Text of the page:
TUOLUMNE CITY, Calif. (AP) — Crews were finally gaining ground on a massive wildfire burning near Yosemite National Park and no water or power disruptions were expected from ash raining on the main reservoir that supplies San Francisco, officials said late Monday.
While the blaze continued to grow in size, containment numbers were up, as was optimism that firefighters were making some progress, said Glen Stratton, an operations chief on the fire suppression team.
Nearly 3,700 firefighters battled the approximately 252-square-mile blaze, the biggest wildfire on record in California's Sierra Nevada. The fire was 20 percent contained.
"It's been a real tiger," said Lee Bentley, fire spokesman for the U.S. Forest Service. "He's been going around trying to bite its own tail, and it won't let go but we'll get there."
While flames reached the edge of the Hetch Hetchy Reservoir, the chief source of San Francisco's famously pure drinking water, crews were confident they would be able to protect hydroelectric transmission lines and other utility facilities, Stratton said.
Utility officials monitored the clarity of the water and used a massive new $4.6 billion gravity-operated pipeline system to move water quickly to reservoirs closer to the big city.
"It looks great out there," Stratton said Monday night. "I don't think we're going to have any problems up at Hetch Hetchy."
So far the ash that has been raining onto the reservoir has not sunk as far as the intake valves, which are about halfway down the 300-foot O'Shaughnessy Dam. Utility officials said that the ash is non-toxic but that the city will begin filtering water for customers if problems are detected. That could cost more.
Power generation at the reservoir was shut down last week so that firefighters would not be imperiled by live wires. San Francisco is buying replacement power from other sources to run City Hall and other municipal buildings.
It has been at least 17 years since fire ravaged the northernmost stretch of Yosemite that is under siege.
Park officials cleared brush and set sprinklers on two groves of giant sequoias that were seven to 10 miles away from the fire's front lines, said park spokesman Scott Gediman. While sequoias have a chemical in their bark to help them resist fire, they can be damaged when flames move through slowly.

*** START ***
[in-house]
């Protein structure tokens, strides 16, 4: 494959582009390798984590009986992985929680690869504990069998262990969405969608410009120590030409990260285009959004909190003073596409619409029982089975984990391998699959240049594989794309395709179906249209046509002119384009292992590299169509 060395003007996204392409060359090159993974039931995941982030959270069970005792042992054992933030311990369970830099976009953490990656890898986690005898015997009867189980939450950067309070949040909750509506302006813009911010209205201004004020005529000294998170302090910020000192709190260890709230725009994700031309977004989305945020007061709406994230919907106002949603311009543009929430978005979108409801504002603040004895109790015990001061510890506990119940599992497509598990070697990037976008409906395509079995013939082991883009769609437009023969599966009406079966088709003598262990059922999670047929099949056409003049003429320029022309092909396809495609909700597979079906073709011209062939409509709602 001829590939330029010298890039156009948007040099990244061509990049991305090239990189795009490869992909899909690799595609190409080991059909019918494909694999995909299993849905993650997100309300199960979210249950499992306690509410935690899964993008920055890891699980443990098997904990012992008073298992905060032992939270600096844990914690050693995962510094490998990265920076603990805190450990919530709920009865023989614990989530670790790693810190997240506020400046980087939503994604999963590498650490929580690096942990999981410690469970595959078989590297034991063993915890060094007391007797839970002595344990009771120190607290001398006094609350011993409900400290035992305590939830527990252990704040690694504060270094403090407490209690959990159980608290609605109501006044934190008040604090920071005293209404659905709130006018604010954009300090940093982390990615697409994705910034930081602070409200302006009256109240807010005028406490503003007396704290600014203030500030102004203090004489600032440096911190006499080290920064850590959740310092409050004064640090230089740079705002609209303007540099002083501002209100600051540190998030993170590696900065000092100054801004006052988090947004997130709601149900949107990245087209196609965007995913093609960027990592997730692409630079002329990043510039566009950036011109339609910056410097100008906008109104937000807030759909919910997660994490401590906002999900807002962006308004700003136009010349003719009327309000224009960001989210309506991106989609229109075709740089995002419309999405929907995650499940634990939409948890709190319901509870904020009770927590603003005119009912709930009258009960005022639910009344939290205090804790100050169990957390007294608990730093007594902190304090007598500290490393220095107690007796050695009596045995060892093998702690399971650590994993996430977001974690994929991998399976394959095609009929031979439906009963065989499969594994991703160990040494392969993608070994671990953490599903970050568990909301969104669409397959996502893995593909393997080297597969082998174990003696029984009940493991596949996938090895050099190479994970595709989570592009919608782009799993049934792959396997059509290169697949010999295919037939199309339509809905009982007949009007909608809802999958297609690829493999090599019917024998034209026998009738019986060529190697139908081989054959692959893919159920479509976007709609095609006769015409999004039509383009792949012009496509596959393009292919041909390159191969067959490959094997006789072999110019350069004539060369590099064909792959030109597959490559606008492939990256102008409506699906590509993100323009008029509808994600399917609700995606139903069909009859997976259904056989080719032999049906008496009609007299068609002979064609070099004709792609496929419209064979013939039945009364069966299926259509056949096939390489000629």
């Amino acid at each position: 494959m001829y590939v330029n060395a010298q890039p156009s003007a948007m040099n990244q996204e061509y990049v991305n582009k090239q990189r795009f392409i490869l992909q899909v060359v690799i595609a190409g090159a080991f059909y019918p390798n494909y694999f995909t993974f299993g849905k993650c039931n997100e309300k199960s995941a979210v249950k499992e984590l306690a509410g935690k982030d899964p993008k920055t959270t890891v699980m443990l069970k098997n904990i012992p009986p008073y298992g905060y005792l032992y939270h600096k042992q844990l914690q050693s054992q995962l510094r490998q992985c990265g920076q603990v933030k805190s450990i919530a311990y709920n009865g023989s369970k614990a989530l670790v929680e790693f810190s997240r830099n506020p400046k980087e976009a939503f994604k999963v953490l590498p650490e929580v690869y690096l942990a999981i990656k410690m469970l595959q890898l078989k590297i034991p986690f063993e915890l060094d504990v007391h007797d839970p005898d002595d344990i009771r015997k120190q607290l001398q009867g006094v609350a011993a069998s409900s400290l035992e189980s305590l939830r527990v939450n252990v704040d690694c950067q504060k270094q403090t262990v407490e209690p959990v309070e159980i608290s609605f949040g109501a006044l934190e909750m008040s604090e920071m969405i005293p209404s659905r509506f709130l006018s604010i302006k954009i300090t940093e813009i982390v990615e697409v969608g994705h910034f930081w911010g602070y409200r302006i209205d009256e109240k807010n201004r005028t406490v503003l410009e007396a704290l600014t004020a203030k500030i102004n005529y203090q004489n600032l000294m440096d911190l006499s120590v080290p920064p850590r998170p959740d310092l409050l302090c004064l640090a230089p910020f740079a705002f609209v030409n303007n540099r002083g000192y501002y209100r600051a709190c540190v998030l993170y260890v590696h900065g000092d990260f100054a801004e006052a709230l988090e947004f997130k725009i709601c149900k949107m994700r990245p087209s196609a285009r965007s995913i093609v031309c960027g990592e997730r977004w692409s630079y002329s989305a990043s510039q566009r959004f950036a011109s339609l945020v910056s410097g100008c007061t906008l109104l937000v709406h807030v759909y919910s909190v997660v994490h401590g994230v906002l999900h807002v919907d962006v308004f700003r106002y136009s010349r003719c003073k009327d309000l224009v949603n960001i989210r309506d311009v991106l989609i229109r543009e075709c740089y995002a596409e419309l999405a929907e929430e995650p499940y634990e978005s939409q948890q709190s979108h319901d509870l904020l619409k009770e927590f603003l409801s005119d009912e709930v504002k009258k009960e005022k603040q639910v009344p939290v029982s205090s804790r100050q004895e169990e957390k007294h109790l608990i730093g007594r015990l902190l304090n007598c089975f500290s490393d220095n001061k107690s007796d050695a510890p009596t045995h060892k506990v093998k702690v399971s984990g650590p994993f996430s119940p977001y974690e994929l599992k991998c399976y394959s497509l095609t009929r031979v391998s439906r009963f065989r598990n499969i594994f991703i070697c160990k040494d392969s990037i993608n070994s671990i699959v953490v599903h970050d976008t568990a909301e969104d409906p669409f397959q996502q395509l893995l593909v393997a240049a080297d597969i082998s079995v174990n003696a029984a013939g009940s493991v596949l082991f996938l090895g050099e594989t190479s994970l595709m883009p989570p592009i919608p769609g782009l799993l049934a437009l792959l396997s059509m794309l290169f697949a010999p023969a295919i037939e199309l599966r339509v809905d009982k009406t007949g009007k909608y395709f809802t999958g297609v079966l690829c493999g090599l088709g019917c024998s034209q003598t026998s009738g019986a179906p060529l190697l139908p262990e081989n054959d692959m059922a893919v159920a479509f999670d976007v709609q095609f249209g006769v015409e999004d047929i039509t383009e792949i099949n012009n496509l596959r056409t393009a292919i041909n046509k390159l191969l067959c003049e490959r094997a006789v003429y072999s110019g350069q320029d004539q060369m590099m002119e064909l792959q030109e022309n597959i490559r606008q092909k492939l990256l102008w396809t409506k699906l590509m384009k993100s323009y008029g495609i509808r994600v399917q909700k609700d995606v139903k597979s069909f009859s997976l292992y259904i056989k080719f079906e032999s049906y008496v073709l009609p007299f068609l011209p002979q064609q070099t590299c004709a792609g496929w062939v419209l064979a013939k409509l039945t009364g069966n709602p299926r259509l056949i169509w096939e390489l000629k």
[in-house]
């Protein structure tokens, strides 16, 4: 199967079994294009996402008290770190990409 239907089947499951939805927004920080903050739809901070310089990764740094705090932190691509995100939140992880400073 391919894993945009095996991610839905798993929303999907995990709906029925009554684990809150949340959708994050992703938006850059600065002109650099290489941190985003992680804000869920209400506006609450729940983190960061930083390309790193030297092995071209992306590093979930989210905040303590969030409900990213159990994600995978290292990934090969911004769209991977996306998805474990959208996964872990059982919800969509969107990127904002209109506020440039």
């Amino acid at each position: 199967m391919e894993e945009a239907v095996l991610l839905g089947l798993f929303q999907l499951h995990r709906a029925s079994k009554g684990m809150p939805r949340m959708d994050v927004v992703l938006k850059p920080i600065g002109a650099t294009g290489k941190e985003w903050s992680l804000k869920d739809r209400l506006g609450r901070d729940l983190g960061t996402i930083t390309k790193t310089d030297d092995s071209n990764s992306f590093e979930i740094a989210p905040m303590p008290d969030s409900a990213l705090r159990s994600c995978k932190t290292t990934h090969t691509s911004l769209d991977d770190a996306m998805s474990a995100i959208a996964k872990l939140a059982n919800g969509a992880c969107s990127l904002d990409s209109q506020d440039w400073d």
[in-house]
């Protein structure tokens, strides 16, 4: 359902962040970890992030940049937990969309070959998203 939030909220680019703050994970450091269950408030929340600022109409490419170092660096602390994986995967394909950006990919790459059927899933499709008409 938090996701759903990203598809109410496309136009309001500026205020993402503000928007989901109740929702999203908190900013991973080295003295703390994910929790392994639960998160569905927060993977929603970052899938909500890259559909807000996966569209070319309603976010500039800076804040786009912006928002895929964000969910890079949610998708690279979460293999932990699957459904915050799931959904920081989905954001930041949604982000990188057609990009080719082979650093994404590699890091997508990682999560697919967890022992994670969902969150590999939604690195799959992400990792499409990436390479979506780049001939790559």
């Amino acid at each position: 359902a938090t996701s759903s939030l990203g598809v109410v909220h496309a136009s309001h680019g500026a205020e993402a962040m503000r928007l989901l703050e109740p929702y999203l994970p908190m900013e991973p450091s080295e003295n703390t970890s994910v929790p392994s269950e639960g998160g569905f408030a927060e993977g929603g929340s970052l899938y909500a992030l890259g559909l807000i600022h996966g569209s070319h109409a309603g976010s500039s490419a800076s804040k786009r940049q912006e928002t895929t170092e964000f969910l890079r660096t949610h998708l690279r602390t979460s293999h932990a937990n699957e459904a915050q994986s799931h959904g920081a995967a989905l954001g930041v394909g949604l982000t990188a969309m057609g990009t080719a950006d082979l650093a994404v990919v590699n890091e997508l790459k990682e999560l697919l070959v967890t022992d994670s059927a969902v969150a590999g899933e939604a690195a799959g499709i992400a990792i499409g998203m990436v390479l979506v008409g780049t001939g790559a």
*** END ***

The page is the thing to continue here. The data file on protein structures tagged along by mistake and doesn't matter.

The fire has swept through steep Sierra Nevada river canyons and stands of thick oak and pine, closing in on Tuolumne City and other mountain communities. It has confounded ground crews with its 300-foot walls of flame and the way it has jumped from treetop to treetop.
Crews spent the day bulldozing firebreaks to protect Tuolumne City, several miles from the fire's edge.
Meanwhile, biologists with the Forest Service are studying the effect on wildlife. Much of the area that has burned is part of the state's winter-range deer habitat. Biologist Crispin Holland said most of the large deer herds would still be well above the fire danger.
Biologists discovered stranded Western pond turtles on national forest land near the edge of Yosemite. Their marshy meadow had burned, and the surviving creatures were huddled in the middle of the expanse in what little water remained.
"We're hoping to deliver some water to those turtles," Holland said. "We might also drag some brush in to give them cover."
Wildlife officials were also trying to monitor at least four bald eagle nests in the fire-stricken area.
While it has put a stop to some backcountry hiking, the fire has not threatened the Yosemite Valley, where such sights as the Half Dome and El Capitan rock formations and Yosemite Falls draw throngs of tourists. Most of the park remained open to visitors.
The U.S. Forest Service said the fire was threatening about 4,500 structures and destroyed at least 23.
Rugged terrain, strong winds and bone-dry conditions have hampered firefighters' efforts to contain the blaze, which began Aug. 17. The cause has not been determined.